Abstinence

Abstinence

Abstinence, a term describing the way in which capital can be accumulated. It was first used in this sense by Nassau Senior.

Capitalaccumulation consists of the production of capital goods (buildings, machinery, raw materials, etc.) which are used with other factors of production to produce consumer goods. The production of capital goods requires the use of factors that could have been employed to produce consumer goods. Current consumption is therefore reduced in order to increase the output of consumer goods in the future. The capital goods could not have been produced if the community had used all its income to satisfy its current wants. Capitalaccumulation therefore requires the sacrifice of some current consumption in favor of future consumption.

Senior defined abstinence as 'the conduct of a person who either abstains from the unproductive use of what he can command, or designedly prefers the production of remote to that of immediate results'. There are two elements in this definition. First, capital accumulation consists of the conversion of current income into future income; but if the loss of current income is permanent, the 'abstinence' is said to be the psychic (i.e. imagined) cost or disutility of saving. Secondly, capital goods have varying rates of turnover; their products take different lengths of time to produce or mature. In this context there is 'waiting', that is, foregoing present con-sumption in the expectation of enjoying increased consumption in the future. It is this 'abstinence' that is used in economics to indicate the 'waiting' required for the accumulation of capital. It is not 'abstinence' in its everyday sense of disutility or moral abstemiousness.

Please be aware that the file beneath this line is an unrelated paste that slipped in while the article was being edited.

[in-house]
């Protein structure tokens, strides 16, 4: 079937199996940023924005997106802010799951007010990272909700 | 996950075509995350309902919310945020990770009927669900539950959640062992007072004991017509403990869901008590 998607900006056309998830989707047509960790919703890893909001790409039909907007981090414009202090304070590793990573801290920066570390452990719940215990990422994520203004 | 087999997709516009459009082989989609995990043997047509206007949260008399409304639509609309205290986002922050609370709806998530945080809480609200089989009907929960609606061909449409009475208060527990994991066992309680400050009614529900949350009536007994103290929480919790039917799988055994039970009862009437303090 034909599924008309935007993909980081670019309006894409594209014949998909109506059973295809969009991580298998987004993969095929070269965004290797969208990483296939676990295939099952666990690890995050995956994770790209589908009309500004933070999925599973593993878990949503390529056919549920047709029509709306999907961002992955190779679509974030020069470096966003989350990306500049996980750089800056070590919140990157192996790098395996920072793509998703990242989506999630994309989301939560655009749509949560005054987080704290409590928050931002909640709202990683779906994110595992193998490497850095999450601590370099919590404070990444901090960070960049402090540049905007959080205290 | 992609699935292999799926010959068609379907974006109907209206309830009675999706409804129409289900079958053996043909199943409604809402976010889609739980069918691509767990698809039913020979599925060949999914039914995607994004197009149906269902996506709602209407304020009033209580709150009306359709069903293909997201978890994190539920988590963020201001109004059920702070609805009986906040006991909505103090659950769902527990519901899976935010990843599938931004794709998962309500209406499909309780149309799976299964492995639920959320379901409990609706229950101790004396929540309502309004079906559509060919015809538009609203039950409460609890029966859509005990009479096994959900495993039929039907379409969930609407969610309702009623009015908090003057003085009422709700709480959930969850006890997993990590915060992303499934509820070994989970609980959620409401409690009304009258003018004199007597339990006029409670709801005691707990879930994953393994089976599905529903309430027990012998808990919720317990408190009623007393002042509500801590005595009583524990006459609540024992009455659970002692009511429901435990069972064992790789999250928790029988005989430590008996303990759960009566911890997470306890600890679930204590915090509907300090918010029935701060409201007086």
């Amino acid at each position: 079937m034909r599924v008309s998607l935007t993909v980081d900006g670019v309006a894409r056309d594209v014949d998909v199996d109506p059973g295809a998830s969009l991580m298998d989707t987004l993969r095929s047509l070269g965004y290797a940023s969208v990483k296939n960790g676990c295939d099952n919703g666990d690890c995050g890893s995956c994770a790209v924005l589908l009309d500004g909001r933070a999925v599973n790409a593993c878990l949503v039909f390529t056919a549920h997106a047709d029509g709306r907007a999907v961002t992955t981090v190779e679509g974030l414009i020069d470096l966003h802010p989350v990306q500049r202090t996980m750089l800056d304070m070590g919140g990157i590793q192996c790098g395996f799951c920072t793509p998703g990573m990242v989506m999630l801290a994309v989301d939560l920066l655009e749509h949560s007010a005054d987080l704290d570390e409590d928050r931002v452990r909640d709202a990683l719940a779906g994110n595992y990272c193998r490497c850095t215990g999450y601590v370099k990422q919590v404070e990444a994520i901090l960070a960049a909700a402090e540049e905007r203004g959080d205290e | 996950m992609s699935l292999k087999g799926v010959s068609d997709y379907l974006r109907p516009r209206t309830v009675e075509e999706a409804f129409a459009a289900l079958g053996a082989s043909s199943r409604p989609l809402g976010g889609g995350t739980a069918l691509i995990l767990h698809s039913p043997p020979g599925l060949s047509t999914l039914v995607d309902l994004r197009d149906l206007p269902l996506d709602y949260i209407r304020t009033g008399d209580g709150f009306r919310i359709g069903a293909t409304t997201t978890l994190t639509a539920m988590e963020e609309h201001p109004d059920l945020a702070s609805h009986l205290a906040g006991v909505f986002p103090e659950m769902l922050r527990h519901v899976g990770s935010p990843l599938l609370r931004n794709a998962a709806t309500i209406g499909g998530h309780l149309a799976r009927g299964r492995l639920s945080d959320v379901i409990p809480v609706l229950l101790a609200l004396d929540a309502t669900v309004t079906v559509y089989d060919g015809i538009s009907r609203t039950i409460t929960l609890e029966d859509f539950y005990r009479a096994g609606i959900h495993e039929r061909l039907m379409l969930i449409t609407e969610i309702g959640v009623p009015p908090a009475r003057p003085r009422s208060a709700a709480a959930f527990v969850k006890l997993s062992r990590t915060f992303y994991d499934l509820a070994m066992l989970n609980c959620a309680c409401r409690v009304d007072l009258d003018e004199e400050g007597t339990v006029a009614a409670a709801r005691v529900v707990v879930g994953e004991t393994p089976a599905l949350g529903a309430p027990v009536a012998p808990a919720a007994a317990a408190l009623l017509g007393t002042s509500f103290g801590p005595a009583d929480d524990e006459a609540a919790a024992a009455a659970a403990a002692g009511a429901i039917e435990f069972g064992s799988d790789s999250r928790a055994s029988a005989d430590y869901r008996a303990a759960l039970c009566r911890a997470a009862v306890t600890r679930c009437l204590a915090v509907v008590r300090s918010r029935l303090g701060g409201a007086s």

Abundance, a situation in which human needs for goods and services can be met fully: the opposite of scarcity. It would require unlimited supplies of almost all conceivable commodities. The existence of a price is evidence of scarcity; goods available in abundance (like air) can command no price. Abundance is impossible as long as people's wants are not limited. Since it is hard to conceive of productive resources capable of meeting unlimited needs, and since the demand for leisure would also have to be fully met, it is not clear how pro-duction would take place at all. There may often be an abundance of particular goods or services, but the underlying condition of scarcity seems likely to be present always in the human environment. Utopias, such as those of Sir Thomas More and Karl Marx, imply abundance in the full sense of the word.

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